Owens-Illinois is controlling here, and we therefore vacate the judge's order, reinstate the citation and remand the case for further proceedings.

On remand, if the Secretary agrees to the entry of a protective order, then the judge is to enter a protective order that complies with the requirements we set forth in Owens-Illinois. We note that the Secretary has indicated his willingness to accede to the entry of a protective order. However, we believe that the Secretary should be accorded the right to reconsider his position in light of our Owens-Illinois decision. If the Secretary does not agree to the entry of such a protective order, then the judge is to reexamine the evidence presented at the hearing and make specific findings as to whether there are trade secrets likely to be disclosed by the discovery entry. n3 If he finds that American Can has demonstrated the existence of trade secrets likely to be revealed by the discovery [*5] entry, he should grant the Secretary's discovery request subject to a protective order containing the provisions outlined in Owens-Illinois.

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n3 Although the Judge previously examined this evidence and found that a discovery entry of American Can's plant was likely to reveal confidential matters, he made no specific findings that would assist the Commission in reviewing his determination. Moreover, the Secretary disputes whether American Can's evidence establishes a sufficient basis for the entry of a protective order. Under the circumstances, we think it would be inappropriate for us to resolve the question of the existence of trade secrets at this point in the proceedings, particularly since resolution of this question will be unnecessary if the Secretary, on remand, consents to the entry of a protective order. Fred's Frozen Foods, Inc., 79 OSAHRC    , 7 BNA OSHC 1271, 1979 CCH OSHD P23,461 (No. 77-1817, 1979).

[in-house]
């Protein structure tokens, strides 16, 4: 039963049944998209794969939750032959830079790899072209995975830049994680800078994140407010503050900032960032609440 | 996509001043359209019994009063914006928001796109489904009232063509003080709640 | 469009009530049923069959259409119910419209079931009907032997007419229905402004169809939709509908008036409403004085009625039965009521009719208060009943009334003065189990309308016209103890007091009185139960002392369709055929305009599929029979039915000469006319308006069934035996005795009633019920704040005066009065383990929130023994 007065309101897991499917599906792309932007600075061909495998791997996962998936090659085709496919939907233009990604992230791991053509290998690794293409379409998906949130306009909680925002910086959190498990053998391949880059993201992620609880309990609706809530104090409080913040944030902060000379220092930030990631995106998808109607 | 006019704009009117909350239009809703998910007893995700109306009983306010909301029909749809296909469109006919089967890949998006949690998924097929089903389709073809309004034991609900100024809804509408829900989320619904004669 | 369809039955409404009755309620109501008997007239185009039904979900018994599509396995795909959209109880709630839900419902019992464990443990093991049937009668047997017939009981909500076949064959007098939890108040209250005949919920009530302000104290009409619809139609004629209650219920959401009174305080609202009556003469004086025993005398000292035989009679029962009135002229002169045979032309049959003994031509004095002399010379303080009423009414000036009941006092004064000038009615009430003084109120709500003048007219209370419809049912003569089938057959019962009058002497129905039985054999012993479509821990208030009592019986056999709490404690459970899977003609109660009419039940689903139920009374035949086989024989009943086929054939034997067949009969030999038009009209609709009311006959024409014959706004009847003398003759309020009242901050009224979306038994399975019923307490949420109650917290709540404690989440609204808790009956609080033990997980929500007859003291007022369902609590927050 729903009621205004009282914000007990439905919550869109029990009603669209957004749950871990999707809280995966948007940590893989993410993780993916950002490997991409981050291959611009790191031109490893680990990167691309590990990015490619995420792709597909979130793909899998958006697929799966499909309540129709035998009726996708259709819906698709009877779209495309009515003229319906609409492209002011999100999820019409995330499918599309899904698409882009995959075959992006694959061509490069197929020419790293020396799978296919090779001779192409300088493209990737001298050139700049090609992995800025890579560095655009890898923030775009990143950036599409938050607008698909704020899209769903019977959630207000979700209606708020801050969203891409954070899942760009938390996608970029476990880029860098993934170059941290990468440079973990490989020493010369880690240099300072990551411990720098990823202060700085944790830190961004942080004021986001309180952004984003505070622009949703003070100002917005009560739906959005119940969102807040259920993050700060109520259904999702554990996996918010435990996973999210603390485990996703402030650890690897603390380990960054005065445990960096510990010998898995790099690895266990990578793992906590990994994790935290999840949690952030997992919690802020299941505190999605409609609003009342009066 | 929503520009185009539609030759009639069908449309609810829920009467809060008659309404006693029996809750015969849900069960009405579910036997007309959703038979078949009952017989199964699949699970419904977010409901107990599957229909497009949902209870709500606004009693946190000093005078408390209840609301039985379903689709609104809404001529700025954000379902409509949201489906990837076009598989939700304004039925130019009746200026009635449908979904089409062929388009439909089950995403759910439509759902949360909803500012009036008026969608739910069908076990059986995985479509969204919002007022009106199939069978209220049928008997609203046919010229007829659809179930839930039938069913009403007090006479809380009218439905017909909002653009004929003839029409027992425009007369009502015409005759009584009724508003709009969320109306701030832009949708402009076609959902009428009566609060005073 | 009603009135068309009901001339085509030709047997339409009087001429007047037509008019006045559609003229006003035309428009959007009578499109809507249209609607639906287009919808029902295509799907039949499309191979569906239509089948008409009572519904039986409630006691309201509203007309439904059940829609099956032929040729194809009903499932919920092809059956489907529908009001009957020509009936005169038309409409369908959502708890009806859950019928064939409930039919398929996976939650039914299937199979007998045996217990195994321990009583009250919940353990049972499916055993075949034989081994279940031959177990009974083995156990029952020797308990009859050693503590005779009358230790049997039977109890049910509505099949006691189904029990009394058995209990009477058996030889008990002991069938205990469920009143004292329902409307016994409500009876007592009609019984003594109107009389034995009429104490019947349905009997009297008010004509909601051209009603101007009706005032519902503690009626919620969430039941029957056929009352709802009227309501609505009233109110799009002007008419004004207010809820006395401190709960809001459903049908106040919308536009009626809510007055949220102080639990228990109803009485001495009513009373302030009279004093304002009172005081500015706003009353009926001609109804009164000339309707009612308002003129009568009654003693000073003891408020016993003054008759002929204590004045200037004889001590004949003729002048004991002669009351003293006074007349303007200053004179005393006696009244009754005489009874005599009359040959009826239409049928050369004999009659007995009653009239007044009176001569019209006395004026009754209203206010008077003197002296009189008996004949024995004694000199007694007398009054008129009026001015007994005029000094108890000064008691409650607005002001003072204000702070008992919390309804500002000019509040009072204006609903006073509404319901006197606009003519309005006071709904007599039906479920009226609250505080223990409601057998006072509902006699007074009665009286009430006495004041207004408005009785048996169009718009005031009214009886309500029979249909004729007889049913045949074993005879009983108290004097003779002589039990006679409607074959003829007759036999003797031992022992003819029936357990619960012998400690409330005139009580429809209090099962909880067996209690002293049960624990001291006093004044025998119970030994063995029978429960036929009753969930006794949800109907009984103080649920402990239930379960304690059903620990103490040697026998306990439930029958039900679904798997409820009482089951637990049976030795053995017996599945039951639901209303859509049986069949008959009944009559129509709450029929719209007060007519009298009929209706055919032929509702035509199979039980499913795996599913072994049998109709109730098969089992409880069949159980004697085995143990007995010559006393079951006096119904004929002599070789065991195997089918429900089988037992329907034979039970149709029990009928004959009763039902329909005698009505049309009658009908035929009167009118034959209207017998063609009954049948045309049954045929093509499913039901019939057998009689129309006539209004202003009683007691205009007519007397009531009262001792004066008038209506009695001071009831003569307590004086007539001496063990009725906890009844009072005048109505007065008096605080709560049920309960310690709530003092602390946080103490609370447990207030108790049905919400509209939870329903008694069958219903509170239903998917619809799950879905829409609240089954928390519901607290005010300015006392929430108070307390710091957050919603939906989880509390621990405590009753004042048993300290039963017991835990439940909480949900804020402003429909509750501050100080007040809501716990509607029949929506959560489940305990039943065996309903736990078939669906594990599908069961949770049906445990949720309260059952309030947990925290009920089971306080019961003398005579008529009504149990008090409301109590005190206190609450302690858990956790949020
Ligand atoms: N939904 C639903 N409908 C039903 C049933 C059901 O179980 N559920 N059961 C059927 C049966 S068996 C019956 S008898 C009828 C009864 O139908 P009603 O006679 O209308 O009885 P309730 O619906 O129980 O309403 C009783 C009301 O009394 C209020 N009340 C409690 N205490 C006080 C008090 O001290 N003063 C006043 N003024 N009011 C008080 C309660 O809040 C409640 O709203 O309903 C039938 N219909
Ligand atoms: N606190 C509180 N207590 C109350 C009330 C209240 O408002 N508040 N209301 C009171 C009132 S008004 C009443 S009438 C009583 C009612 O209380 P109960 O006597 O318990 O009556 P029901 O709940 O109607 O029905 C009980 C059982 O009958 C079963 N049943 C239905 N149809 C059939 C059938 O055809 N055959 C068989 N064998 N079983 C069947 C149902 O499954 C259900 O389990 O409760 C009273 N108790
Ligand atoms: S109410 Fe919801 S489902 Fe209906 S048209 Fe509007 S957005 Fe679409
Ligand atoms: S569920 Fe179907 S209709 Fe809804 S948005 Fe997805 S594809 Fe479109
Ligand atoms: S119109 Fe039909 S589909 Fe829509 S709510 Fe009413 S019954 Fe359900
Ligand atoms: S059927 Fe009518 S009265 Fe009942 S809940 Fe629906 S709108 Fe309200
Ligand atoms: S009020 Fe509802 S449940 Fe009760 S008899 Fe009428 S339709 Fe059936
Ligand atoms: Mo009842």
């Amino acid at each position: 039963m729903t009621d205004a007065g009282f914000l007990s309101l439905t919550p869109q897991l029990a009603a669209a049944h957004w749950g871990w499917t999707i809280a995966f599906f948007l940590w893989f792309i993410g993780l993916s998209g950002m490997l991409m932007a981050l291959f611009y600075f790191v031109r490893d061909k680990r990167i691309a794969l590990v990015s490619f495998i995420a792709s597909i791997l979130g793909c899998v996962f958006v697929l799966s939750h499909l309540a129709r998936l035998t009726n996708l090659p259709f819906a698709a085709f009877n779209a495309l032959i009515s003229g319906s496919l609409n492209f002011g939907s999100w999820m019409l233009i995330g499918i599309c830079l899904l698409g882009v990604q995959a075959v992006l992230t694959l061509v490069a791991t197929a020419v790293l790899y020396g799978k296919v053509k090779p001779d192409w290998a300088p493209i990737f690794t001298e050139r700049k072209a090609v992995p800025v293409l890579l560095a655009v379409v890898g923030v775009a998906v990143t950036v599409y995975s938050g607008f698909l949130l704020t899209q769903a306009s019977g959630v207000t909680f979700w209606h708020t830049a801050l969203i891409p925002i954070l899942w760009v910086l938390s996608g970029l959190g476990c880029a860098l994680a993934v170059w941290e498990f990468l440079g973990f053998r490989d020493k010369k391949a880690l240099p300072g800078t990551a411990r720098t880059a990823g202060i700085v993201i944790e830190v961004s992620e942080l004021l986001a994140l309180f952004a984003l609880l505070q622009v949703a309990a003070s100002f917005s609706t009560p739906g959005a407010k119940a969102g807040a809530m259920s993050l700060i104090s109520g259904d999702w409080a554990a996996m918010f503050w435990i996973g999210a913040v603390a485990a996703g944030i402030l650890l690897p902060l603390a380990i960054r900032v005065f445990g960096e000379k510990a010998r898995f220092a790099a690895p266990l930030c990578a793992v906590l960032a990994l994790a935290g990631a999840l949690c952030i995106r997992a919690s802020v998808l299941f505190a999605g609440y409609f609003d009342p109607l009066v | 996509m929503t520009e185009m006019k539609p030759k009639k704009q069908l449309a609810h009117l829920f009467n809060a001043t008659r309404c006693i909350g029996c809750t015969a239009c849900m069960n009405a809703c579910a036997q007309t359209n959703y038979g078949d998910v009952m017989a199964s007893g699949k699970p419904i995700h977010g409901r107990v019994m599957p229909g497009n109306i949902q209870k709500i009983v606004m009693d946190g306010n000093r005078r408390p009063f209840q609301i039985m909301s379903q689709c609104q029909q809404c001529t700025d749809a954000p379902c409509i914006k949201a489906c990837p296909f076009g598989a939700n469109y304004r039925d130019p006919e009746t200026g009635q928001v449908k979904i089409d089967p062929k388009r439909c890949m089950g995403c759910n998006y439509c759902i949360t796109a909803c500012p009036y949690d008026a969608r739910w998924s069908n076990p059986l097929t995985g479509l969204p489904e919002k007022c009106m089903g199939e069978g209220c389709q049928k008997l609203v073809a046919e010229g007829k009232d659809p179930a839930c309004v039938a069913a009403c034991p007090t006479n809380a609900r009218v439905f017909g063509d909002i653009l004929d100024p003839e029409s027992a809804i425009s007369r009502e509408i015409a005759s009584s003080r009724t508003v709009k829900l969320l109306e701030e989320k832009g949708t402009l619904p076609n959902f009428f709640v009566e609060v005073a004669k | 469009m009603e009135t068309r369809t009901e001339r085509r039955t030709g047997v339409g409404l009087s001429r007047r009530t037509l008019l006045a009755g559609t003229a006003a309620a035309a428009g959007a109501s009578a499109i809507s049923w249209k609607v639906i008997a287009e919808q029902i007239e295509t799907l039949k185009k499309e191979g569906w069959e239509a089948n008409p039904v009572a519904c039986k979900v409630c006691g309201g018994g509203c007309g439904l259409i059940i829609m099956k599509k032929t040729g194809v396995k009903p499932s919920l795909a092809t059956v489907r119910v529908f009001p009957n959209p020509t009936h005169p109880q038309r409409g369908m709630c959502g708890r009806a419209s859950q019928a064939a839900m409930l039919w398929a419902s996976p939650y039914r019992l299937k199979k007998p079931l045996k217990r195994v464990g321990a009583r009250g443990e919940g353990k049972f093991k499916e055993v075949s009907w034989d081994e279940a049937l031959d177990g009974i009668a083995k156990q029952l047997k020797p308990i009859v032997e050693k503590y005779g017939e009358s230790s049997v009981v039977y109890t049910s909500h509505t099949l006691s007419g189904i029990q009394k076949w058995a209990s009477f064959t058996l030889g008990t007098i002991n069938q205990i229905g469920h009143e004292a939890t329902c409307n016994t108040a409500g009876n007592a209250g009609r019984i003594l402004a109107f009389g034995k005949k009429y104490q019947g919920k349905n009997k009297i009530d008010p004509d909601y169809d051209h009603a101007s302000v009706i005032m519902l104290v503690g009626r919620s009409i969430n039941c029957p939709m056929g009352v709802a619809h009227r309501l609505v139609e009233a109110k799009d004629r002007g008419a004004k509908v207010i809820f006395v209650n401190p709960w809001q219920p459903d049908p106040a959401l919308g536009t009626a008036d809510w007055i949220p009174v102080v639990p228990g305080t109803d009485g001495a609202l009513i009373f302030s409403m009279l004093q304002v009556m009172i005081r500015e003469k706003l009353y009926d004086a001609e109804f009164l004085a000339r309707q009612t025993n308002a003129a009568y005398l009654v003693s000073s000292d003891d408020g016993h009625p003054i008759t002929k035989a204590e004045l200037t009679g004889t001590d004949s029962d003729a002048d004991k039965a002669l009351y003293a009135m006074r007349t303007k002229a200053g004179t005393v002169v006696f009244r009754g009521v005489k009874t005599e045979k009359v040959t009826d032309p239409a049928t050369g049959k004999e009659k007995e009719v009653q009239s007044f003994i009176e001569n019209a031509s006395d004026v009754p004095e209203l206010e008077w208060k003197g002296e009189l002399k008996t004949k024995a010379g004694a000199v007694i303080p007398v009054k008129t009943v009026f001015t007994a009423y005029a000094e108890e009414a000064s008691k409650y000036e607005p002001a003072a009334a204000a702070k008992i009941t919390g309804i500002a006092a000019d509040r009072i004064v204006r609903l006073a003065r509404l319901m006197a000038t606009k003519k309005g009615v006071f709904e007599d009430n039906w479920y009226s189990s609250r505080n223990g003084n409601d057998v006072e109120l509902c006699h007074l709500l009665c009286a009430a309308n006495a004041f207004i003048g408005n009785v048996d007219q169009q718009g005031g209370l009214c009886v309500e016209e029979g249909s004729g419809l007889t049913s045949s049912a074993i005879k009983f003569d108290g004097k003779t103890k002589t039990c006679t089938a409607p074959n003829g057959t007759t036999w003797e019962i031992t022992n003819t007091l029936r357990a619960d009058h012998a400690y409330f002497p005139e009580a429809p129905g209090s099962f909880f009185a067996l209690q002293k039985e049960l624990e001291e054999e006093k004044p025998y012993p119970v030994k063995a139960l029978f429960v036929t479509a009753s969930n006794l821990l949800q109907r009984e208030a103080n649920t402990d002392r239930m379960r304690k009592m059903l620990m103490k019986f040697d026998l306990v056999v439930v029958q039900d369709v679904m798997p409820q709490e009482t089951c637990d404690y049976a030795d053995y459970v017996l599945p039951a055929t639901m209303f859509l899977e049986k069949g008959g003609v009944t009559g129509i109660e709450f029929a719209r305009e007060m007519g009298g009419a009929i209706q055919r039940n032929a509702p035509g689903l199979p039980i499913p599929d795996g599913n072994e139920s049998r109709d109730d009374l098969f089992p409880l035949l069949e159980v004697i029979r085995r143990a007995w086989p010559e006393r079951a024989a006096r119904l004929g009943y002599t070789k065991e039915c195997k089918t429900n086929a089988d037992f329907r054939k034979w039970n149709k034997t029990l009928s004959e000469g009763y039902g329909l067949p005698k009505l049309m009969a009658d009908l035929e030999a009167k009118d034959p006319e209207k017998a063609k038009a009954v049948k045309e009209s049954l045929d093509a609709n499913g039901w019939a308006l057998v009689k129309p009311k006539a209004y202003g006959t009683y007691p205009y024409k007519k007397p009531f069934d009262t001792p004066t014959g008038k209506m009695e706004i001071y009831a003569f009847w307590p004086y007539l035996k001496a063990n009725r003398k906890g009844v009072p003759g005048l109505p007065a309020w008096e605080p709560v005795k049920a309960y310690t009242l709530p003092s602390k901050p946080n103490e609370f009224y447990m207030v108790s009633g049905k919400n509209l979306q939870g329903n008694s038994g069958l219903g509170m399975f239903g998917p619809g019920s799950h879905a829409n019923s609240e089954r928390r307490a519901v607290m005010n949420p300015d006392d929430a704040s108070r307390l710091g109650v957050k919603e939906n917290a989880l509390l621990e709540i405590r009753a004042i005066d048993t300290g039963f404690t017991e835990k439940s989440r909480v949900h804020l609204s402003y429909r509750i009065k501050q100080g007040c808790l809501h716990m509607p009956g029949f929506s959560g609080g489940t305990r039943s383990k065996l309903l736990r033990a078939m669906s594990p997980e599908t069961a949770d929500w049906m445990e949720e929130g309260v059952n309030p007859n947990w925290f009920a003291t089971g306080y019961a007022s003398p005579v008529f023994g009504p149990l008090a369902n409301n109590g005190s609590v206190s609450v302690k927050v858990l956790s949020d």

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Accordingly, we reinstate the citation, n4 and remand this case for further proceedings consistent [*6] with this decision and for a trial on the merits.

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n4 American Can maintains that the citation was invalidly issued. It argues that the alleged failure of the area director and the compliance officer to consider "economic" feasibility prior to the issuance of the citation demonstrates that the citation was not issued in "good faith." We find that this question is outside the scope of the direction for review. Moreover, the subject of whether a citation was issued in "good faith" requires factual determinations and accordingly should initially be resolved by the judge.

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So ORDERED.

CONCURBY: COTTINE

CONCUR:

COTTINE, Commissioner, concurring:

In Owens-Illinois, Inc., 78 OSAHRC 105/C8, 6 BNA OSHC 2162, 1978 CCH OSHD P23,218 (No. 77-648, 1978), the Commission concluded,

the likelihood that a discovery entry will disclose an employer's trade secret to those participating in the entry does not warrant barring the Secretary from using non-federal experts to make such an entry.

78 OSAHRC at 105/D1, 6 BNA OSHC at 2165, 1978 CCH [*7] OSHD P23,218 at p. 28,071 (emphasis added). The Commission further stated,

trade secrets can be protected most appropriately in discovery entries by the use of protective orders requiring outside experts to maintain the confidentiality of trade secrets.

Id. (footnote omitted and emphasis added). Owens-Illinois did not address whether the protection afforded an employer's trade secrets would be extended to other matters of a confidential nature.